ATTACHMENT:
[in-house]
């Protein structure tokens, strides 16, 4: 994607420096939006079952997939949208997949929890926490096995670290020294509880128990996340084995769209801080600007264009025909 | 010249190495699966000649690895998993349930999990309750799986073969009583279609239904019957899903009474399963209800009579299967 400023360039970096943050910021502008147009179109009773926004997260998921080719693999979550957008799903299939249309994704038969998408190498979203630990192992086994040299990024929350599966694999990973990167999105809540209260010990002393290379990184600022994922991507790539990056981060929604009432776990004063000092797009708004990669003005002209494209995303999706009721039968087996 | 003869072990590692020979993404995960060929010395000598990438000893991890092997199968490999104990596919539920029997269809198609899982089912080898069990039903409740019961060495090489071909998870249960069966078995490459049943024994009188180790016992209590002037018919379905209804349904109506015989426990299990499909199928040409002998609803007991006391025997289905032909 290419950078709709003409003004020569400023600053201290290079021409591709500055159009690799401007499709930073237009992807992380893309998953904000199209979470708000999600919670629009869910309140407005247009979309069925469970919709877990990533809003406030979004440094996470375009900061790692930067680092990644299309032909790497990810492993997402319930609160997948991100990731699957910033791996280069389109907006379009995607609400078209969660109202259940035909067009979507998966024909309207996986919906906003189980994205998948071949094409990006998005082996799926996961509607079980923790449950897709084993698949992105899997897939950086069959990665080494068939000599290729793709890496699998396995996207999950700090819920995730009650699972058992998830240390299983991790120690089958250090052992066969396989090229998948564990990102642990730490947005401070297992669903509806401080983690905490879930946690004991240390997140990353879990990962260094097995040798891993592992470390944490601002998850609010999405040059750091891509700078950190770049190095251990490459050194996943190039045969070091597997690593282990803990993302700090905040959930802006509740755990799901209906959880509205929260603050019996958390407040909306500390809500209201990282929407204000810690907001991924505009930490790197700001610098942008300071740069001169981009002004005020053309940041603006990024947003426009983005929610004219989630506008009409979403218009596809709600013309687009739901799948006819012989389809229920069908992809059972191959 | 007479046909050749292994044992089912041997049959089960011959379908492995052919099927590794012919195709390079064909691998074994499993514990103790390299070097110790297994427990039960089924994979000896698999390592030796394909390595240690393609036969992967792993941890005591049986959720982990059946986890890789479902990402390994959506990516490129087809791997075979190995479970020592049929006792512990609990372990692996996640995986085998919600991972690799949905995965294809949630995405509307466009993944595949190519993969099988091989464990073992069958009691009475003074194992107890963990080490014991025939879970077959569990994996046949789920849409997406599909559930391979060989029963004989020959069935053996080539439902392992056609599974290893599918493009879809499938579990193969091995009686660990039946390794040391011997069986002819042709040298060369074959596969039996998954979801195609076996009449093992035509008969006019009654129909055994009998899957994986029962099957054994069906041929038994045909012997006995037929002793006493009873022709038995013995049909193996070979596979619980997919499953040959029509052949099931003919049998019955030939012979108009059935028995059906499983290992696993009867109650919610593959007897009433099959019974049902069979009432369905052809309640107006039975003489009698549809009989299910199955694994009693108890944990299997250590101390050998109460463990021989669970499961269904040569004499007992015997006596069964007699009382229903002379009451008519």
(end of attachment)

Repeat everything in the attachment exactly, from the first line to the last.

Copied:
[in-house]
């Protein structure tokens, strides 16, 4: 994607420096939006079952997939949208997949929890926490096995670290020294509880128990996340084995769209801080600007264009025909 | 010249190495699966000649690895998993349930999990309750799986073969009583279609239904019957899903009474399963209800009579299967 400023360039970096943050910021502008147009179109009773926004997260998921080719693999979550957008799903299939249309994704038969998408190498979203630990192992086994040299990024929350599966694999990973990167999105809540209260010990002393290379990184600022994922991507790539990056981060929604009432776990004063000092797009708004990669003005002209494209995303999706009721039968087996 | 003869072990590692020979993404995960060929010395000598990438000893991890092997199968490999104990596919539920029997269809198609899982089912080898069990039903409740019961060495090489071909998870249960069966078995490459049943024994009188180790016992209590002037018919379905209804349904109506015989426990299990499909199928040409002998609803007991006391025997289905032909 290419950078709709003409003004020569400023600053201290290079021409591709500055159009690799401007499709930073237009992807992380893309998953904000199209979470708000999600919670629009869910309140407005247009979309069925469970919709877990990533809003406030979004440094996470375009900061790692930067680092990644299309032909790497990810492993997402319930609160997948991100990731699957910033791996280069389109907006379009995607609400078209969660109202259940035909067009979507998966024909309207996986919906906003189980994205998948071949094409990006998005082996799926996961509607079980923790449950897709084993698949992105899997897939950086069959990665080494068939000599290729793709890496699998396995996207999950700090819920995730009650699972058992998830240390299983991790120690089958250090052992066969396989090229998948564990990102642990730490947005401070297992669903509806401080983690905490879930946690004991240390997140990353879990990962260094097995040798891993592992470390944490601002998850609010999405040059750091891509700078950190770049190095251990490459050194996943190039045969070091597997690593282990803990993302700090905040959930802006509740755990799901209906959880509205929260603050019996958390407040909306500390809500209201990282929407204000810690907001991924505009930490790197700001610098942008300071740069001169981009002004005020053309940041603006990024947003426009983005929610004219989630506008009409979403218009596809709600013309687009739901799948006819012989389809229920069908992809059972191959 | 007479046909050749292994044992089912041997049959089960011959379908492995052919099927590794012919195709390079064909691998074994499993514990103790390299070097110790297994427990039960089924994979000896698999390592030796394909390595240690393609036969992967792993941890005591049986959720982990059946986890890789479902990402390994959506990516490129087809791997075979190995479970020592049929006792512990609990372990692996996640995986085998919600991972690799949905995965294809949630995405509307466009993944595949190519993969099988091989464990073992069958009691009475003074194992107890963990080490014991025939879970077959569990994996046949789920849409997406599909559930391979060989029963004989020959069935053996080539439902392992056609599974290893599918493009879809499938579990193969091995009686660990039946390794040391011997069986002819042709040298060369074959596969039996998954979801195609076996009449093992035509008969006019009654129909055994009998899957994986029962099957054994069906041929038994045909012997006995037929002793006493009873022709038995013995049909193996070979596979619980997919499953040959029509052949099931003919049998019955030939012979108009059935028995059906499983290992696993009867109650919610593959007897009433099959019974049902069979009432369905052809309640107006039975003489009698549809009989299910199955694994009693108890944990299997250590101390050998109460463990021989669970499961269904040569004499007992015997006596069964007699009382229903002379009451008519």